In the middle of the rotation, Drew Smyly and Matt Moore are question marks, but have the potential to put up quality seasons if they can stay healthy. When he wasn’t injured last year, Smyly made 12 starts, compiled a 3.11 ERA, and had a 77/20 K/BB ratio in 66 2/3 innings. Moore struggled in his 12 starts, showing a diminished ability to miss bats, but if he can recover it, he can certainly return to his 2013 form during which he earned an All-Star nomination. Erasmo Ramirez will handle the number five spot until Alex Cobb is fully recovered from Tommy John surgery, which should be shortly after the All-Star break.

As mentioned, Brad Boxberger will begin the season on the disabled list. The right-hander, who led the league with 41 saves last year, underwent core muscle surgery earlier this month. That leaves Farquhar and Alex Colome fighting for the closer’s role. Colome made 13 starts and 30 relief appearances for the Rays last year, putting up a solid 3.94 ERA with an 88/31 K/BB ratio over 109 2/3 innings. Farquar struggled with the Mariners, showing diminished command and a reduced strikeout rate compared to a superb 2014 effort. As Farquhar has also been used for more than one inning in each of his last four spring outings, Colome appears to be the favorite to snag the role.

Talent-wise, it’s tough to see the Rays hanging with the Red Sox or Blue Jays all season, but they’ve done more with less in the past. The AL East is arguably the toughest division in baseball, so I think they’ll end up in fifth place with a relatively respectable record (for a fifth-place team, anyway).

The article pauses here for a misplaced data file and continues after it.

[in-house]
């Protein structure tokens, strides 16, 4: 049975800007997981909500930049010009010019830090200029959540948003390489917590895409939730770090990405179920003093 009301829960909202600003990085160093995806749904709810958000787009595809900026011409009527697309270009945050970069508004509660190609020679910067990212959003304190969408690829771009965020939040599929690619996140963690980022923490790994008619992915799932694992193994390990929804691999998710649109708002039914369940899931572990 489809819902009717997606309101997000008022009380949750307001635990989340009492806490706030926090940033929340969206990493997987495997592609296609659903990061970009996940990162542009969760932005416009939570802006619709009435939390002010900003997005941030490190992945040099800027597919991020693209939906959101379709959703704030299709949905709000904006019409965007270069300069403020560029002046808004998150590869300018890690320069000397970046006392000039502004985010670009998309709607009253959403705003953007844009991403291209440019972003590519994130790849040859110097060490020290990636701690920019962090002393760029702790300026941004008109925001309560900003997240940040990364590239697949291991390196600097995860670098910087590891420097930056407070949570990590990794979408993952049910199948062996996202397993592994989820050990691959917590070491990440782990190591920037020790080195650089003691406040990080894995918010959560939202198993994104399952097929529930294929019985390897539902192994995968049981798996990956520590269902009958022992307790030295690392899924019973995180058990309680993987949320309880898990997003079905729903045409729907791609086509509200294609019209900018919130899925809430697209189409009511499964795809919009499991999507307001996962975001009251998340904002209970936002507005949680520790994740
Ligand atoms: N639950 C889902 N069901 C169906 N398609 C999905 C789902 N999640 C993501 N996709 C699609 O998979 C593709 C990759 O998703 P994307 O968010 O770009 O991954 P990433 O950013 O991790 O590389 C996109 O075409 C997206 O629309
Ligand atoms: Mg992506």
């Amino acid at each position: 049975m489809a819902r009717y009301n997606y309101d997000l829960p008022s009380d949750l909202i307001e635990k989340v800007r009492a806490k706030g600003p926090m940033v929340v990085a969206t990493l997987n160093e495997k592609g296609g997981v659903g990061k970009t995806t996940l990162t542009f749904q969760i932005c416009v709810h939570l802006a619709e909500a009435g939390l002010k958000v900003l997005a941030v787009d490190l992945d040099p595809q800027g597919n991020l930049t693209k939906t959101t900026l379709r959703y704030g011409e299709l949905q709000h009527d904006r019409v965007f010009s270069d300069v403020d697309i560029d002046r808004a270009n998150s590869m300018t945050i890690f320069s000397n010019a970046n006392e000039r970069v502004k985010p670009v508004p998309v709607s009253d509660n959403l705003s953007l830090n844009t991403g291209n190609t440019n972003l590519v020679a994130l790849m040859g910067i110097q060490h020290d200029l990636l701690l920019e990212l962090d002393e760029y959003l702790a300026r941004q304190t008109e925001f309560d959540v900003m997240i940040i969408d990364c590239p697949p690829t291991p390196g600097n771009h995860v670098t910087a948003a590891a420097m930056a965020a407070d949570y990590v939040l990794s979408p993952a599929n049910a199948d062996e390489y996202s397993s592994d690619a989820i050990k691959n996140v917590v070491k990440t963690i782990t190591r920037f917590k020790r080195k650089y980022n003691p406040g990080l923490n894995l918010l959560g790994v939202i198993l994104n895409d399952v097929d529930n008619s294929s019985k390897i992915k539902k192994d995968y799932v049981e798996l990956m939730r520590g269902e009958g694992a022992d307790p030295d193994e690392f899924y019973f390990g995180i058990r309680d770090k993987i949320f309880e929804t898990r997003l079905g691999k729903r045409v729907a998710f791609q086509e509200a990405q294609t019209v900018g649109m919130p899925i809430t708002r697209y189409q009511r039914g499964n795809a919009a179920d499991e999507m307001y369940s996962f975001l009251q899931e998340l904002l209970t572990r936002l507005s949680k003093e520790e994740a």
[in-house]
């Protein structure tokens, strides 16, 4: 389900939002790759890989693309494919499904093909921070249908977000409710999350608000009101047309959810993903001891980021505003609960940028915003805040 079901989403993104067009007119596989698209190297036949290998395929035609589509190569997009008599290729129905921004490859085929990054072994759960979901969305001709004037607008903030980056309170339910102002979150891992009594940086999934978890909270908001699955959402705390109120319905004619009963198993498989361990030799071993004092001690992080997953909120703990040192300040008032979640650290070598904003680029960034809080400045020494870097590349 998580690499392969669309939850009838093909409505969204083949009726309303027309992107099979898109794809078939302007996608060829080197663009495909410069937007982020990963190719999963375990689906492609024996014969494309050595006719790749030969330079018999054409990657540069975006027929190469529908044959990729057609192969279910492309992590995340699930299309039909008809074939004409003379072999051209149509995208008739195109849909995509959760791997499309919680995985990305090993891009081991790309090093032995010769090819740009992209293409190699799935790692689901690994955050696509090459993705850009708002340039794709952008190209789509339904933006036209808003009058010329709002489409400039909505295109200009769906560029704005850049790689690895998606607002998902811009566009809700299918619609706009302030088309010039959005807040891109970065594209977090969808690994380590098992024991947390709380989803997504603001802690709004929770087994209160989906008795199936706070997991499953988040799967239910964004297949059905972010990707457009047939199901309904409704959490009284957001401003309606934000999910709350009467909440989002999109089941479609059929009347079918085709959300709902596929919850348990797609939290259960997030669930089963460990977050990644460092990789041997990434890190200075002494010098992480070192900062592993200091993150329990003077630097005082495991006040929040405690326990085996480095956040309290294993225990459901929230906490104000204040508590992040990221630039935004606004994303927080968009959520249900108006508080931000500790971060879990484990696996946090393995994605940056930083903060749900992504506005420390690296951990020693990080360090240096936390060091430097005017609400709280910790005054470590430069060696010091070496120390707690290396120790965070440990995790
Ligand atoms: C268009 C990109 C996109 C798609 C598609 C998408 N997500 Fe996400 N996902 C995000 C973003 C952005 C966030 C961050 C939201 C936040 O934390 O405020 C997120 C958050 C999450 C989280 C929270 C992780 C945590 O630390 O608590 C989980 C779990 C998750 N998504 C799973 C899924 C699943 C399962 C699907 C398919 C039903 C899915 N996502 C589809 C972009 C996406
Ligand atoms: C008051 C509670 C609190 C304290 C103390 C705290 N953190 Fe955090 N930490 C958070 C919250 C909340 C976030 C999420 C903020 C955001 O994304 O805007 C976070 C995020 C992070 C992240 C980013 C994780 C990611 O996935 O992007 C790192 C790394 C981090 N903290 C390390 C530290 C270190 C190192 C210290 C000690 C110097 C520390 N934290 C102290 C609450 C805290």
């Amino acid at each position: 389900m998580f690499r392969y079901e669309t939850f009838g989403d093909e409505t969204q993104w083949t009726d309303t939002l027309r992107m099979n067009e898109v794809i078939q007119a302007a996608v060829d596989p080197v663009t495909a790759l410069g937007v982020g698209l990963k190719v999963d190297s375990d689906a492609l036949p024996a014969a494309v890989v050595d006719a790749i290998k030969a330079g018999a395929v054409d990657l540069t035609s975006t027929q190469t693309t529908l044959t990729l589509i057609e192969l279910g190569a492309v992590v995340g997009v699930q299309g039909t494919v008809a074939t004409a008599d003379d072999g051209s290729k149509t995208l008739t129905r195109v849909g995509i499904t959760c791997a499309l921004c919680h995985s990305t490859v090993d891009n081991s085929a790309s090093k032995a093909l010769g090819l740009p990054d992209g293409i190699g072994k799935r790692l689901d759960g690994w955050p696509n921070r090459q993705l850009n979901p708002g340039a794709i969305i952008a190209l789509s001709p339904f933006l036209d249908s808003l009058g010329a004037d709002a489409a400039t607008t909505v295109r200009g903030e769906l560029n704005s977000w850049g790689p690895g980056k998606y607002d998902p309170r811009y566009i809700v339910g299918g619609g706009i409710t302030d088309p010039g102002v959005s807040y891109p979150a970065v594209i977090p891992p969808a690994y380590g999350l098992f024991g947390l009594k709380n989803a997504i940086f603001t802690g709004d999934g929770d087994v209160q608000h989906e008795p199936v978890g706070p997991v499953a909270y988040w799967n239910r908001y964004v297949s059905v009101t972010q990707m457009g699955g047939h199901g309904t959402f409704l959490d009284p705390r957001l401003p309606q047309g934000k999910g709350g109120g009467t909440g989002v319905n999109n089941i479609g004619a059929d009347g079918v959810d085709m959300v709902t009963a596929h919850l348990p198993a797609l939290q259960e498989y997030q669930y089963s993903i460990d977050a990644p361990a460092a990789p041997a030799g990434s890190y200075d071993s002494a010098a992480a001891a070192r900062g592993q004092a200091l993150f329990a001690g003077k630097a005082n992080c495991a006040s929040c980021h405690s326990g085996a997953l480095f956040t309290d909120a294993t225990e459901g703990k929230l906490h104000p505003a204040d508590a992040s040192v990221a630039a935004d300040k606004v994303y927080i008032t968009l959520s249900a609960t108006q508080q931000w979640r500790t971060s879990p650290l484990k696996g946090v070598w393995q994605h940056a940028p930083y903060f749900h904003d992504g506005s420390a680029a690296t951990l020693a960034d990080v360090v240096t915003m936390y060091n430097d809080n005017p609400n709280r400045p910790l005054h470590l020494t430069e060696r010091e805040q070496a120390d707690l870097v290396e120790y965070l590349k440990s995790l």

Prediction: 78-84, fifth place in the AL East.

MLB crowds jump from ’21, still below pre-pandemic levels

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PHOENIX — Even with the homer heroics of sluggers like Aaron Judge and Albert Pujols, Major League Baseball wasn’t able to coax fans to ballparks at pre-pandemic levels this season, though attendance did jump substantially from the COVID-19 affected campaign in 2021.

The 30 MLB teams drew nearly 64.6 million fans for the regular season that ended Wednesday, which is up from the 45.3 million who attended games in 2021, according to baseball-reference.com. This year’s numbers are still down from the 68.5 million who attended games in 2019, which was the last season that wasn’t affected by the pandemic.

The 111-win Los Angeles Dodgers led baseball with 3.86 million fans flocking to Dodger Stadium for an average of 47,672 per contest. The Oakland Athletics – who lost 102 games, play in an aging stadium and are the constant subject of relocation rumors – finished last, drawing just 787,902 fans for an average of less than 10,000 per game.

The St. Louis Cardinals finished second, drawing 3.32 million fans. They were followed by the Yankees (3.14 million), defending World Series champion Braves (3.13 million) and Padres (2.99 million).

The Toronto Blue Jays saw the biggest jump in attendance, rising from 805,901 fans to about 2.65 million. They were followed by the Cardinals, Yankees, Mariners, Dodgers, and Mets, which all drew more than a million fans more than in 2021.

The Rangers and Reds were the only teams to draw fewer fans than in 2021.

Only the Rangers started the 2021 season at full capacity and all 30 teams weren’t at 100% until July. No fans were allowed to attend regular season games in 2020.

MLB attendance had been declining slowly for years – even before the pandemic – after hitting its high mark of 79.4 million in 2007. This year’s 64.6 million fans is the fewest in a non-COVID-19 season since the sport expanded to 30 teams in 1998.

The lost attendance has been balanced in some ways by higher viewership on the sport’s MLB.TV streaming service. Viewers watched 11.5 billion minutes of content in 2022, which was a record high and up nearly 10% from 2021.